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Vertical Integration of the Pork Industry

by Martha Stevens,
Hatfield, Missouri

Martha Stevens is livestock farmer who lives and farms near Hatfield, Missouri. This article is part of an ongoing series by Martha Stevens - Straight Talk - commenting on the life and politics of farming in Missouri and the U.S. as a whole.

By now, most farmers and honest economists have conceded that the pork industry has virtually eliminated independent pork producers as the NPPC, Farm Bureau, State Universities, politicians, and others of like persuasion have pushed forward the agenda of big business and the vertical integration of this industry into a carbon copy of the poultry industry, aka Corporate Agribusiness. Note I did not call these operations "farms" as they prefer to call themselves. By no stretch of the wildest imagination are they farms.

While many forward thinking individuals and organizations forward this consolidation of the pork and poultry industry as exactly what it was -- a takeover of the food industry -- others (primarily those afore mentioned) denied the charges and assured those gullible enough to believe them that the independent farmer would reap the benefits, through more and better markets. Those opposing the corporate agenda were labeled radicals, doom-sayers, and un-credible. (Given the accuracy of predictions made by the opponents of corporate farming, I prefer the label incredible!). So, now I would ask those supposedly knowledgeable defenders of vertical integration, "What is the live pork price? Where are the markets the independent producer was assured would be there? And, given the price of "on the hoof," why have prices in the meat case remained high (and in some instances even higher) than when prices were in the 40 to 50 cent range?"

Look out beef industry; here it comes! Cattle Buyers Weekly reported in their October 5 newsletter on the trend toward concentration in the feedlot industry. And guess who tops the list in numbers of fed cattle for 1997? The same giant corporation that ranks number 3 in pork production, Continental Grain Company (Boulder, Colo), with an estimated 975,000 head of beef. Others sharing the spotlight with CG in the top 30 among cattle feedlots are ConAgra (Greeley, Colo) and National Farms (Kansas City, MO). Interestingly, these three also are among the top producers involved in mega hog confinement facilities. See the writing on the wall yet? Read on.

Cattle Buyers Weekly also reports that the feedlot sector continues the trend toward even more consolidation, with the top 30 operations set to handle up to 4.888 million head of beef -- 21% more than they had in 1990. Even more consolidation of the feedlot industry is expected as small feedlots fall by the wayside through sellout or bankruptcy. Further consolidation is being encouraged as banking and lending institutions put the pressure on small operations to get out of the business through denial of future loans and/or calling in of past loans, while urging the mega operations to expand.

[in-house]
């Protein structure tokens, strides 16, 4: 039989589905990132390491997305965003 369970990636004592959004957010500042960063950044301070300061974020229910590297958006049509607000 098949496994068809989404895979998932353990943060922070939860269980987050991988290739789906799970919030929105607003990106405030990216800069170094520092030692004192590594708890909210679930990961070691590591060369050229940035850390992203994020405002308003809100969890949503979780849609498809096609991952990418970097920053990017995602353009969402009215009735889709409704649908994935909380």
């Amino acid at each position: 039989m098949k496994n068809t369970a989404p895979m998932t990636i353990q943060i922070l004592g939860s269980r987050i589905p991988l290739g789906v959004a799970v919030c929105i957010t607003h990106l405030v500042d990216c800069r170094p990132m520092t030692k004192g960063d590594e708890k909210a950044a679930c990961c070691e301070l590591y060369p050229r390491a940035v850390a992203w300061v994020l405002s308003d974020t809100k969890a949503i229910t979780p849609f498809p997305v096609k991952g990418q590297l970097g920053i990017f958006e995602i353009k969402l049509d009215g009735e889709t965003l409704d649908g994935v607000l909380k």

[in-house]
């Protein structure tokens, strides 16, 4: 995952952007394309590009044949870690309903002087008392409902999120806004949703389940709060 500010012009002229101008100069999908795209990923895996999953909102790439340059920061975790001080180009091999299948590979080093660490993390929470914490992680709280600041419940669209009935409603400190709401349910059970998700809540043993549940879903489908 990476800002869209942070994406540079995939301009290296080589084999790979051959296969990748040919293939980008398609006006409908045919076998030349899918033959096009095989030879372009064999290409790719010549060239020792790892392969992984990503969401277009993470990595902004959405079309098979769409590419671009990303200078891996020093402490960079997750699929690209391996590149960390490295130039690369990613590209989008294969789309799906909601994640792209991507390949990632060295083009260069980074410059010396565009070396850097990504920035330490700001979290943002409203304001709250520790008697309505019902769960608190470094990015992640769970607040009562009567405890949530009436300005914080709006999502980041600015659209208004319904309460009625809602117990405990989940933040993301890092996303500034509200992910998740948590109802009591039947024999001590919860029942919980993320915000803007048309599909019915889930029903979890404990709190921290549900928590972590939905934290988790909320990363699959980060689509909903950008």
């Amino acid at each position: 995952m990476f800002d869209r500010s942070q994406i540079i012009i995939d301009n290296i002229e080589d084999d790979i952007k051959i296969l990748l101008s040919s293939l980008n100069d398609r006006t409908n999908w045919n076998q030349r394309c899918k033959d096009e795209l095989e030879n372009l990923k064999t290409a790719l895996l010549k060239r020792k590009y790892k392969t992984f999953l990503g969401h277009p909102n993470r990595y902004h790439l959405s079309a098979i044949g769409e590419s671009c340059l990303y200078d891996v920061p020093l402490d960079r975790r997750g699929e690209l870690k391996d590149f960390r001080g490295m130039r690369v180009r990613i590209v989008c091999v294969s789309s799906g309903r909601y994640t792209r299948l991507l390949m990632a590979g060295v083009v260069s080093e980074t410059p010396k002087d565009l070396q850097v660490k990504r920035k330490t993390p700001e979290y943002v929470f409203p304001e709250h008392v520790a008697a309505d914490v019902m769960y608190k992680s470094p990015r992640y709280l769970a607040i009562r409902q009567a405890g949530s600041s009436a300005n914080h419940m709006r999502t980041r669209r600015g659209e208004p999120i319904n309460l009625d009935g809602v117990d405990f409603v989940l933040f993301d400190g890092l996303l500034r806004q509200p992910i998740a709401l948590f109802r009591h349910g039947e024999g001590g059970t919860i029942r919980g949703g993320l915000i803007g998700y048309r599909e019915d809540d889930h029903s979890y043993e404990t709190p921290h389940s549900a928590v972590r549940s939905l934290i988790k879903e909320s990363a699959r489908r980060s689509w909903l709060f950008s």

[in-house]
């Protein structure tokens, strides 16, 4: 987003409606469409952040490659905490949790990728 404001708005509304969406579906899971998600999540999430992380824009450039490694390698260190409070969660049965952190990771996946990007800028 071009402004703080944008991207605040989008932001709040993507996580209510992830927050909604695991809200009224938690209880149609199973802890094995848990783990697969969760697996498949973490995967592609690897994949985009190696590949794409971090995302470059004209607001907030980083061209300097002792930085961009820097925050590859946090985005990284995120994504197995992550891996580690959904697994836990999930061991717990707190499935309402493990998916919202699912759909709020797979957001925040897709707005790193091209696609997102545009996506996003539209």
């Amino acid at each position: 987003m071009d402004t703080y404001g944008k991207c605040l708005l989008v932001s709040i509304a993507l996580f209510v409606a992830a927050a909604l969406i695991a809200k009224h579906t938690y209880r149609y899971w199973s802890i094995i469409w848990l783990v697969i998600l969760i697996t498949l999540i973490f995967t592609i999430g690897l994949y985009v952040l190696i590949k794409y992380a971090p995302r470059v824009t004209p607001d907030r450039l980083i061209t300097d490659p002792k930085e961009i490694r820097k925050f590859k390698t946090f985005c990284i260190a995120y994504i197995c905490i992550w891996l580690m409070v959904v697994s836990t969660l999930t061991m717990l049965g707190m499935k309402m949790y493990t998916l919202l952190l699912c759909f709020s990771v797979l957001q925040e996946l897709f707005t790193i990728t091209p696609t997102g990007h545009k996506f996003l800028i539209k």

Before you grain farmers get to thinking you are out of the corporate takeover, need I remind you that many of the same corporations that are now in the livestock business are also in the grain-buying business? And guess what! Low grain prices make their live-stock enterprises more profitable!

Remember the grandiose promises of "Freedom to Farm?" Who do you think initiated this legislation that has resulted in $1.50 corn this year? And it was none other than the "Bigger is Better" lobby (aka Farm Bureau) that helped convince many farmers that "Freedom to Farm" was in their best interest!

Unfortunately, consumers, too, will fall victim to this trend toward "consolidation." As our nations’ food supply falls into fewer and fewer hands, those few hands will no longer rely on the supply and demand pricing policies of years past. Without competition, monopolies form, and as has been perceived in other industry, when a near monopoly exists, we find ourselves held hostage by those who are in control. And what more controlling influence could there possibly be than control of our food supply? Think about it. When the independent farmer is gone -- and make no mistake, he is being eradicated rapidly -- there will be no competitive supply and demand market. And consumers will pay the price, as will the nation, at the supermarket -- and beyond.

Published in In Motion Magazine - April 10, 1999

Also read other essays by Martha Stevens